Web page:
Saadia Gaon's commentary on the Bible bears the stamp of the Mutazilites; and its author, while not admitting any positive attributes of God, except these of essence, endeavors to interpret Biblical passages in such a way as to rid them of anthropomorphism. The Jewish commentator, Abraham ibn Ezra, explains the Biblical account of Creation and other Scriptural passages in a philosophical sense. Nahmanides (Rabbi Moshe ben Nahman), too, and other commentators, show the influence of the philosophical ideas current in their respective epochs. This salutary inspiration, which lasted for five consecutive centuries, yielded to that other influence alone that came from the neglected depths of Jewish and of Neoplatonic mysticism, and which took the name of Kabbalah. Islamic commentary on the Qur'an, or tafsir, also draws heavily on Jewish sources. This is called Isra'iliyat. This Gutenberg Bible is displayed by the United States Library. ... Mutazili (Arabic المعتزلة) is an extinct theological school of thought within Islam. ... An anthropomorphic character; a cat ascribed human characteristics. ... Rabbi Abraham Ben Meir Ibn Ezra (also known as Ibn Ezra, or Abenezra) (1092 or 1093-1167), was one of the most distinguished Jewish men of letters and writers of the Middle Ages. ... This article is about the biblical text. ... Nahmanides (1194 - c. ... Neoplatonism (also Neo-Platonism) is an ancient school of philosophy beginning in the 3rd century A.D. It was based on the teachings of Plato and Platonists; but it interpreted Plato in many new ways, such that Neoplatonism was quite different from what Plato taught, though not many Neoplatonists would... This article does not cite any references or sources. ... This article is about traditional Jewish Kabbalah. ... A tafsir ( (Arabic: تفسير) tafsÄ«r, Arabic explanation) is Quranic exegesis or commentary. ... Israiliyat is a term in the Science of hadith who referes to material that origin from Judeo-Christian traditions, rather than from the Islamic prophet Muhammad [1]. Muslims classify them in three categories [1]: Those known to be true because the revelation to the Prophet Muhammad confirms them. ...


See also

Religion Portal
Islam Portal
Judaism Portal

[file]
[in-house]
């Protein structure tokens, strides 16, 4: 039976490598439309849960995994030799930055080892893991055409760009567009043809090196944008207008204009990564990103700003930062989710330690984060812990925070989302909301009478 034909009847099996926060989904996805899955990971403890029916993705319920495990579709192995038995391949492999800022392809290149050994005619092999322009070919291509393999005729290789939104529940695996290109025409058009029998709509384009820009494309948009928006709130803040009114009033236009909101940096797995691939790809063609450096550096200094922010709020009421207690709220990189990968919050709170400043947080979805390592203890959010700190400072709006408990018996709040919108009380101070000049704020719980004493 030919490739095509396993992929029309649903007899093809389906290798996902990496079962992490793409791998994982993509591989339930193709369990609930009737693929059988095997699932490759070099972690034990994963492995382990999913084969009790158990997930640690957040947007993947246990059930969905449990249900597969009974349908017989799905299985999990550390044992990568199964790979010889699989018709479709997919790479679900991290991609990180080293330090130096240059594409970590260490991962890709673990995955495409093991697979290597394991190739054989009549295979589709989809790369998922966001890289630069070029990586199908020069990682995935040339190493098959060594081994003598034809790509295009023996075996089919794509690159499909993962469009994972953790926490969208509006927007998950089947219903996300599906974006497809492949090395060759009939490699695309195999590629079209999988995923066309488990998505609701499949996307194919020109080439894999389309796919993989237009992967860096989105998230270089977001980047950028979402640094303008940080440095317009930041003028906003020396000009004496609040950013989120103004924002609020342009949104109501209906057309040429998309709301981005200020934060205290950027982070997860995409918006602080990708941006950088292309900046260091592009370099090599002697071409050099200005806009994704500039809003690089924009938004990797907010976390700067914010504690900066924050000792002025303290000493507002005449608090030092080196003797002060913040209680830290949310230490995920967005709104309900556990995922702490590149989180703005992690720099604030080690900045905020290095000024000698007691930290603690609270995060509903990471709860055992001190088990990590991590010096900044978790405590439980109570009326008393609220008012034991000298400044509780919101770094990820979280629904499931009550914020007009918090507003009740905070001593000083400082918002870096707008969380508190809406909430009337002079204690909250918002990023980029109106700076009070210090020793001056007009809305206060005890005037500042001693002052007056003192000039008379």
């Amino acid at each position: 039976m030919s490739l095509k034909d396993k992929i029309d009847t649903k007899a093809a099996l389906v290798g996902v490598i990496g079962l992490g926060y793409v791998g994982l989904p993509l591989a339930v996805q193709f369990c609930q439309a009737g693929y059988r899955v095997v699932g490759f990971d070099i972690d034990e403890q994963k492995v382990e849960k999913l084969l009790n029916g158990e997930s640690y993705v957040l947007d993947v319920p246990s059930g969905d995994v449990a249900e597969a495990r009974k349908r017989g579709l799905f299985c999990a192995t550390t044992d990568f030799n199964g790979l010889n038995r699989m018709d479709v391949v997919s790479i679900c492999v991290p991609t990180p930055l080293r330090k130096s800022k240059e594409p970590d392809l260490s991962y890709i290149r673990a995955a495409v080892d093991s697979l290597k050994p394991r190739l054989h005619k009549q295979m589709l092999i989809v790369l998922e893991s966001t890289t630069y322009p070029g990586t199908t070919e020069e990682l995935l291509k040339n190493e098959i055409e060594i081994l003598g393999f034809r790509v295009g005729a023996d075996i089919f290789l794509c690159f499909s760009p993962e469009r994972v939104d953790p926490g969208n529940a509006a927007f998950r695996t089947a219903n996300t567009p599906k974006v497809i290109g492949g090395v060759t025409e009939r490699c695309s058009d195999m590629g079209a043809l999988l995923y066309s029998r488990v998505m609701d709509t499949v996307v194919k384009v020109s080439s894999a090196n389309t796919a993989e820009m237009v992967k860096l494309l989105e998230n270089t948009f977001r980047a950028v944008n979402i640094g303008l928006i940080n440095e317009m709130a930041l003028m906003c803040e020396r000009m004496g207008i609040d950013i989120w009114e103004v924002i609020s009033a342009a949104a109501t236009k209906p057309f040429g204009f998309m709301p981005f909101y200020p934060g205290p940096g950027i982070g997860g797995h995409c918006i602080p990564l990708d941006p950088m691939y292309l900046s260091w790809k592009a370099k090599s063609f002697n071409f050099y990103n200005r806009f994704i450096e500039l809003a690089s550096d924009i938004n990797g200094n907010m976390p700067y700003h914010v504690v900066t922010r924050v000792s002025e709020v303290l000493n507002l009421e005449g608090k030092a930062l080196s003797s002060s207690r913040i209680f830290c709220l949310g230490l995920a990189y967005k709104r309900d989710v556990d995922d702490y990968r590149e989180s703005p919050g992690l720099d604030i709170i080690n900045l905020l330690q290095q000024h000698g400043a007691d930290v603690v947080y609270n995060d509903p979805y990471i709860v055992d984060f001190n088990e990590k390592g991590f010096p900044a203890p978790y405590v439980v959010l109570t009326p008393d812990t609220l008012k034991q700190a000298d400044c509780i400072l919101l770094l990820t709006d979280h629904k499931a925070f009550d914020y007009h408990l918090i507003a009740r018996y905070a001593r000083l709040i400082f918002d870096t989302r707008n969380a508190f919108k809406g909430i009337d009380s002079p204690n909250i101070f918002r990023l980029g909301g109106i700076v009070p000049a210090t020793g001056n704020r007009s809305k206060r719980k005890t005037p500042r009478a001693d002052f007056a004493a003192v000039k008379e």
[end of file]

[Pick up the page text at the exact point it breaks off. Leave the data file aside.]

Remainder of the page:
Image File history File links Portal. ... Image File history File links Portal. ... Image File history File links Portal. ... Arab Jews (Arabic: يهود العرب, Hebrew: יהודים ערבים) refers to Jews of Arab ancestry or those who speak Arabic. ... Languages Hebrew, Ladino, Judæo-Portuguese, Catalanic, Shuadit, local languages Religions Judaism Related ethnic groups Ashkenazi Jews, Mizrahi Jews, other Jewish ethnic divisions, Spaniards, Portuguese. ... Languages Hebrew, Dzhidi, Judæo-Arabic, Gruzinic, Bukhori, Judeo-Berber, Juhuri and Judæo-Aramaic Religions Judaism Related ethnic groups Ashkenazi Jews, Sephardi Jews, other Jewish ethnic divisions and Arabs. ... This article does not cite any references or sources. ... This article does not cite any references or sources. ... In linguistics and ethnology, Semitic (from the Biblical Shem, Hebrew: שם, translated as name, Arabic: سام) was first used to refer to a language family of largely Middle Eastern origin, now called the Semitic languages. ... This article is about the relationship between Islam and antisemitism. ... Moses with the Tablets, 1659, by Rembrandt This article is about the Biblical figure. ... map showing the prevalence of Abrahamic (purple) and Dharmic (yellow) religions in each country. ... Sacrifice of Isaac, a detail from the sarcophagus of the Roman consul Junius Bassus, ca. ... Hagar and Ishmael in the Wilderness, by Karel Dujardin Ishmael (Hebrew: יִשְׁמָעֵאל, Standard Tiberian ; Arabic: إسماعيل, Ismāīl) was Abrahams eldest son, born by his wifes handmaiden Hagar. ... Muhammad in a new genre of Islamic calligraphy started in the 17th century by Hafiz Osman. ... For people named Islam, see Islam (name). ... The term People of the Book (Hebrew עם הספר, Am HaSefer) is used in Judaism where it refers specifically to the Jewish people and the Torah. ... Muslim history began in Arabia with Muhammads first recitations of the Quran in the 7th century. ... This article does not cite any references or sources. ... An example of state-sponsored atheist anti-Judaism. ... This article or section does not cite its references or sources. ... Excluding the region of Palestine, and omitting the accounts of Joseph and Moses as unverifiable, Jews have lived in what are now Arab and non-Arab Muslim (i. ... This article incorporates text from the public domain 1901-1906 Jewish Encyclopedia Arabic philosophy dates from the appearance of dissenting sects in Islam. ... Al-Andalus is the Arabic name given the Iberian Peninsula by its Muslim conquerors; it refers to both the Caliphate proper and the general period of Muslim rule (711–1492). ... The Golden age of Jewish culture in the Iberian Peninsula, also known as the Golden Age of Arab or Moorish Rule in Iberia, refers to a period of history during the Muslim rule of the Iberian Peninsula (the Roman and Visigothic Hispania) in which Jews were generally accepted in society... This article or section does not adequately cite its references or sources. ... Palestinian refugees in 1948 The Palestinian exodus (Arabic: الهجرة الفلسطينية al-Hijra al-Filasteeniya) refers to the refugee flight of Palestinian Arabs during the 1948 Arab-Israeli war. ... The Jewish exodus from Arab lands refers to the 20th century expulsion and emigration of Jews, primarily of Sephardi and Mizrahi background, from majority Arab lands. ... Combatants Arab nations Israel Arab-Israeli conflict series History of the Arab-Israeli conflict Views of the Arab-Israeli conflict International law and the Arab-Israeli conflict Arab-Israeli conflict facts, figures, and statistics Participants Israeli-Palestinian conflict · Israel-Lebanon conflict · Arab League · Soviet Union / Russia · Israel, Palestine and the... This page discusses the many projects that work to create a peaceful and productive co-existence between Israelis and Arabs including the Palestinians. ... Judaism and Christianity are two closely related Abrahamic religions that in some ways parallel each other and in other ways fundamentally diverge in theology and practice. ... This article does not cite any references or sources. ... The Major religious groups of the world. ...